-By Jesper Ejsing
Here is another Hydra Magic card from the “Face the Hydra” deck expansion. When I first got the assignment I thought it would be very simple and easy. The description asked for a hydra with 2 heads entangled so that they were out of action.
I did a sketch that turned more into a pile of tangled heads and not just 2 being affected. So I sketched endlessly trying to come up with a composition that was clear enough that you could see the tangled heads and some necks that were free, and still very much kept in mind that the illustration needed to look cool. No matter what I did, I think I ended up with either the one or the other.
In the end - after about 25 thumbs - I got somthing I liked. It feels like a knot untying itself in the stomach. It is like suddenly a feeling of “this could be good” fires up in your head. All doubt and problems seems to disappear for a moment and you can get on to the next stage of the drawing. Every Time I screw up an illustration I tell myself to wait for this feeling. Every Time it does screw up, it is usually because I thought I could go faster into the next stage and wing it while I transfered/ color roughed/ painted or; well... you get the picture.
So I took my very rough sketch and scanned it and added some more linework and tonal values in Photoshop. I think the value sketch is great for me to show light and mood rather than just outline.
When I started the colors I had this idea that I would try to make it a bit more Kev Walker than I am used to. The way to go about that I thought was to make the background very watercolor-like. So ai added thin washes to the whole surface. I sprayed the acrylic with water from my airbrush to keep it from drying too fast. That way I could obtain the soft fadings of the color in the background. It looks like a camera out of focus. I am pretty sure Kevin does not use an airbrush, but basicly just paints it very wet using stunning brush control. I also saw Eric Fortune do these impressive tonal fades in thin washes using tremendous patience and lots of time. But my “Hacked” way of forcing the acrylic to act less acrylic-like, fits my temperament, and gets the job done in less time but without the finesse and control.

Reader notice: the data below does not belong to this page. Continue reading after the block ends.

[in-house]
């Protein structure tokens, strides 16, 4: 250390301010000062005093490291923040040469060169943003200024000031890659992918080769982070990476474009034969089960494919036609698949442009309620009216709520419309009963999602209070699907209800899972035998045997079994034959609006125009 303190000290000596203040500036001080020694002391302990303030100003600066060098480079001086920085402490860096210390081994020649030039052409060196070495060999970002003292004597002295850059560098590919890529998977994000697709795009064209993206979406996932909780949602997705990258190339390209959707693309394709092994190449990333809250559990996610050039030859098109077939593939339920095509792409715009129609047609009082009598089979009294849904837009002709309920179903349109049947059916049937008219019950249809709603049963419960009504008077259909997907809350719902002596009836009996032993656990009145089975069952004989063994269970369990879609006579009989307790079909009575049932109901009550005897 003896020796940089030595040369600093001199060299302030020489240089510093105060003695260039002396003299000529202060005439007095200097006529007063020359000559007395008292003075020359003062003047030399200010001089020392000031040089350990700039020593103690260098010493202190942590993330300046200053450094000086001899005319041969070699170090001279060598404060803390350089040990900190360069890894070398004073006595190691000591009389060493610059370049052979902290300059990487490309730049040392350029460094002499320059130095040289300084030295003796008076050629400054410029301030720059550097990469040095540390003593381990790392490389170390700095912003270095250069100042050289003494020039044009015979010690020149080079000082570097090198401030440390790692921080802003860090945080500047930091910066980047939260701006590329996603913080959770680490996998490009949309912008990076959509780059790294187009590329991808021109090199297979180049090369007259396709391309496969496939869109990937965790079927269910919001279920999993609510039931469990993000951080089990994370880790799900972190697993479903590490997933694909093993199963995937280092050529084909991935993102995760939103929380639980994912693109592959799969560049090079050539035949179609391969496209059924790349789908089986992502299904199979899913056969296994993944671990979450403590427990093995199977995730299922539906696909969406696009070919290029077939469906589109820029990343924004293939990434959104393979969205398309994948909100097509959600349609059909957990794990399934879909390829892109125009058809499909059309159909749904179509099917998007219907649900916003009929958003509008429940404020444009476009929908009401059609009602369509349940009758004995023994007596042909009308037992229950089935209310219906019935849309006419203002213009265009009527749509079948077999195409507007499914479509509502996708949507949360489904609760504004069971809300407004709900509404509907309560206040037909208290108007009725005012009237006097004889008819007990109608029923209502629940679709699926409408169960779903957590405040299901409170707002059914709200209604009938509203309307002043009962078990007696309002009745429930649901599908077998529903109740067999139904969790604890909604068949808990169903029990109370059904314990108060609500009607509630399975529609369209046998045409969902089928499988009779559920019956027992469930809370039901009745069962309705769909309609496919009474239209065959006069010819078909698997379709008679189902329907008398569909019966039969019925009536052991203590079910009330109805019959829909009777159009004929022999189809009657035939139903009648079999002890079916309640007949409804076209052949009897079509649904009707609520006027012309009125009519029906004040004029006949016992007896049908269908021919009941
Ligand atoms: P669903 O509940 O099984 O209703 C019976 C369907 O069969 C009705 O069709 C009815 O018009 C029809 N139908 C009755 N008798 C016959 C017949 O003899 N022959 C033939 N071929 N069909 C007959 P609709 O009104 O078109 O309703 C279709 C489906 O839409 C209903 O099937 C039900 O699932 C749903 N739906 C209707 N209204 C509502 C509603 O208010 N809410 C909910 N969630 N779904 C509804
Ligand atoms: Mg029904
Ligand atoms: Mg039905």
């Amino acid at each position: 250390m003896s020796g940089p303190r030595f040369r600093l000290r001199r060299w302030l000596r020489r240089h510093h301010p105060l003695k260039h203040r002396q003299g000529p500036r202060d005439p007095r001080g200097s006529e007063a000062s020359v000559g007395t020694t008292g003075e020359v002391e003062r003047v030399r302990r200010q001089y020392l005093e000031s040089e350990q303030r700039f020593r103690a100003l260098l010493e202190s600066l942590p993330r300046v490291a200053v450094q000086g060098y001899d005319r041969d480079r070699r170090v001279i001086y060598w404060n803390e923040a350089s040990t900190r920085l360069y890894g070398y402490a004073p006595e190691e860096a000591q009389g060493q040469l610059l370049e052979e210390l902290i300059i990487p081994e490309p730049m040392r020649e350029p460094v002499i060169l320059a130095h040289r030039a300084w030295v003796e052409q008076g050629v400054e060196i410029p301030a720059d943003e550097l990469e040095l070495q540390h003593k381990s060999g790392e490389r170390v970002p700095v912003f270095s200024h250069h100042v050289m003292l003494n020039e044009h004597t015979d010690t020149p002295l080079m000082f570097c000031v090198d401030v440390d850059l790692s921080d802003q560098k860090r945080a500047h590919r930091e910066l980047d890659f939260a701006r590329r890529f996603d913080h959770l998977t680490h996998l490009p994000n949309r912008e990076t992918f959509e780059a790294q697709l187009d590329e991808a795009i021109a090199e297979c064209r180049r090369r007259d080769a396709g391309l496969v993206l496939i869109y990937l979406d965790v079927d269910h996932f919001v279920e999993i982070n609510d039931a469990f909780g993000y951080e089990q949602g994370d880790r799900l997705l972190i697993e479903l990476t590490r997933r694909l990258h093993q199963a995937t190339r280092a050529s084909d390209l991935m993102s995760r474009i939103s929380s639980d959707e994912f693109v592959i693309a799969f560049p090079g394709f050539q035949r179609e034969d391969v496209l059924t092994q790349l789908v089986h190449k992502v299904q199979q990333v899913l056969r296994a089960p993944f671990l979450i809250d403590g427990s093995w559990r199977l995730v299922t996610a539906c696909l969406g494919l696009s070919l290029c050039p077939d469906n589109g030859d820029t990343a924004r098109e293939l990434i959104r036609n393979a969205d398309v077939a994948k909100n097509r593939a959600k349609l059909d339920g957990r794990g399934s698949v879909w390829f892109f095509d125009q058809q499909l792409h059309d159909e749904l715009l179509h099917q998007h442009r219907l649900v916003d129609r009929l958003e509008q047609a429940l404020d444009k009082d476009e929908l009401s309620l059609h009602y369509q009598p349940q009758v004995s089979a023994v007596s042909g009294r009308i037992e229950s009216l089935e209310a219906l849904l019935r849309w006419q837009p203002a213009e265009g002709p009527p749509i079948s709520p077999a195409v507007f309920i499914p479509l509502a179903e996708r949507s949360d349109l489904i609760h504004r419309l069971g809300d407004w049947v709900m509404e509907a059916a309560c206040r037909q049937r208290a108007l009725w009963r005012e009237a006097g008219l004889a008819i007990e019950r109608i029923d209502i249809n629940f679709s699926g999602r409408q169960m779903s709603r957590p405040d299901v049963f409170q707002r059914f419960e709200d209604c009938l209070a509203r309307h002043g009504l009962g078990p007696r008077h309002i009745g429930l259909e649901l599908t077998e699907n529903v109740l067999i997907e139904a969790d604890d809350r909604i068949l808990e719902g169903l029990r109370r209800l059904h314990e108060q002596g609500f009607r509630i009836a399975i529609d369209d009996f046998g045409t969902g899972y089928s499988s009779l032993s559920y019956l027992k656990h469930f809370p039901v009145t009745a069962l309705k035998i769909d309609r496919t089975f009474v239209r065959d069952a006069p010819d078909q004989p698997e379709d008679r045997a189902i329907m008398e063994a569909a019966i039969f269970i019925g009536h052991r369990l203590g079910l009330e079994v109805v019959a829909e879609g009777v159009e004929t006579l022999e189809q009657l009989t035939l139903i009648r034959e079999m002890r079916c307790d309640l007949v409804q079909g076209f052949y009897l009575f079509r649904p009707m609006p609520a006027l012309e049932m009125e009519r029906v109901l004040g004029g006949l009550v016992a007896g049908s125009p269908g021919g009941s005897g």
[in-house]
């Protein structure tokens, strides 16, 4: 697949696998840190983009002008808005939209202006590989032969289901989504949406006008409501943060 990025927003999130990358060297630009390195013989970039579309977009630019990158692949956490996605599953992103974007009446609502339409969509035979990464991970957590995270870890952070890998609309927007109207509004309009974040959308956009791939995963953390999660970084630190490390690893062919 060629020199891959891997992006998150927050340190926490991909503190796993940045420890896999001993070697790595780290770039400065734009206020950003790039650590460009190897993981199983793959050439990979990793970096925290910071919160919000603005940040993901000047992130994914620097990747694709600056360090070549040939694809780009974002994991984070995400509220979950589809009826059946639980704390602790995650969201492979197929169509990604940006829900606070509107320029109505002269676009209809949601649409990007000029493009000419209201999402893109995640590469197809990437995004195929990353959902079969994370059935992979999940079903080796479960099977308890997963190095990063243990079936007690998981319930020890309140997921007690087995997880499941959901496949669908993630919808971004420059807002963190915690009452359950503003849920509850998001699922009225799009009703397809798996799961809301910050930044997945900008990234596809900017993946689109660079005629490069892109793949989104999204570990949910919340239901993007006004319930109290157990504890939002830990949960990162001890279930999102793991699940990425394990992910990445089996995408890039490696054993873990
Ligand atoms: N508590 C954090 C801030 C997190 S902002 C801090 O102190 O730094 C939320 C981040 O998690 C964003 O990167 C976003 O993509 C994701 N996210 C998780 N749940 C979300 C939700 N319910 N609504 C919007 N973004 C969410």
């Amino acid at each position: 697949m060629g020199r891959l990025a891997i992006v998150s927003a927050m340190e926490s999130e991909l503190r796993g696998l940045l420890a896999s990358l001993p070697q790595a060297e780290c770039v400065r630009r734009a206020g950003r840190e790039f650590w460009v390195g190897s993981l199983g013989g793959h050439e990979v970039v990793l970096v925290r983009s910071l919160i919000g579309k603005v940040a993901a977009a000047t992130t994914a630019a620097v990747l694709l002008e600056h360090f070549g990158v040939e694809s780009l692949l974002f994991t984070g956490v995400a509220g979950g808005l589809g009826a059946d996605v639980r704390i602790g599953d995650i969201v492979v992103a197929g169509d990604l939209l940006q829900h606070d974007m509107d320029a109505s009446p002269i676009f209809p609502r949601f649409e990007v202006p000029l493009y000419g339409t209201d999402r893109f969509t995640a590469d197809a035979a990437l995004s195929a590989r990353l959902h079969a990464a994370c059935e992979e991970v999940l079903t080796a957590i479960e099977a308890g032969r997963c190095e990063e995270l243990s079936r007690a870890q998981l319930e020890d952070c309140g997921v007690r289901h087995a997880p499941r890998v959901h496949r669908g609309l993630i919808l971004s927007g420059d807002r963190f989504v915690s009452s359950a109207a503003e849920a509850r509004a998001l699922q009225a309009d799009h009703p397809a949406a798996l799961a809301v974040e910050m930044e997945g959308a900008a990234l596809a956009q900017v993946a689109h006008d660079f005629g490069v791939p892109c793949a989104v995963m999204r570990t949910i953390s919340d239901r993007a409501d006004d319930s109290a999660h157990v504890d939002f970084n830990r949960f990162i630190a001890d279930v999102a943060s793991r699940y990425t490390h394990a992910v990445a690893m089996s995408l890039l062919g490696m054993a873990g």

After I painted the background in, over all of the image I start painting the figures in thicker paint going on top of the background color. Instead of painting the background around the figures or masking them out I just did the whole background over the full surface. I do this only when the background is kept watery and is kept to washes or else I will cover up too much of my inked drawing to be able to see anything. The benefit is also that the background fades and strokes actually is going behind the figures with no strokes or texture kind of bending away from the figures as it tend to do when you have to paint around things. This way the technical use of the brushstrokes ends up enhancing the feeling of depth creating a layer upon layer effect.
In fact this image is almost monochromatic with the red acting as a splash color. I tried to have the greenish/yellow rimlight fill out more of the figure than just the rim, using it more as a strong effectfull tool to gain focus. The 2 heads most in need of attention got the brightest rimlight color and everything less important got less light. Pretty simple. I think of myself as the guys in a theater in charge of the spotlight following the actors around. As an illustrator you can put the light exactly where you want the attention and not necessarily dictated by realistic light sources.
In this painting I really like the top left head. It is build up with very few strokes, shape is mostly defined via cast shadows from the “fins” of deep shadows like the eye sockets and the mouth. Also I think the facial expression is less typical and the fact that it is seen three quarter from behind is also less obvious. It just adds to the everyday-like feeling of the scene that not all the heads are equally dangerous and conveniently facing the camera.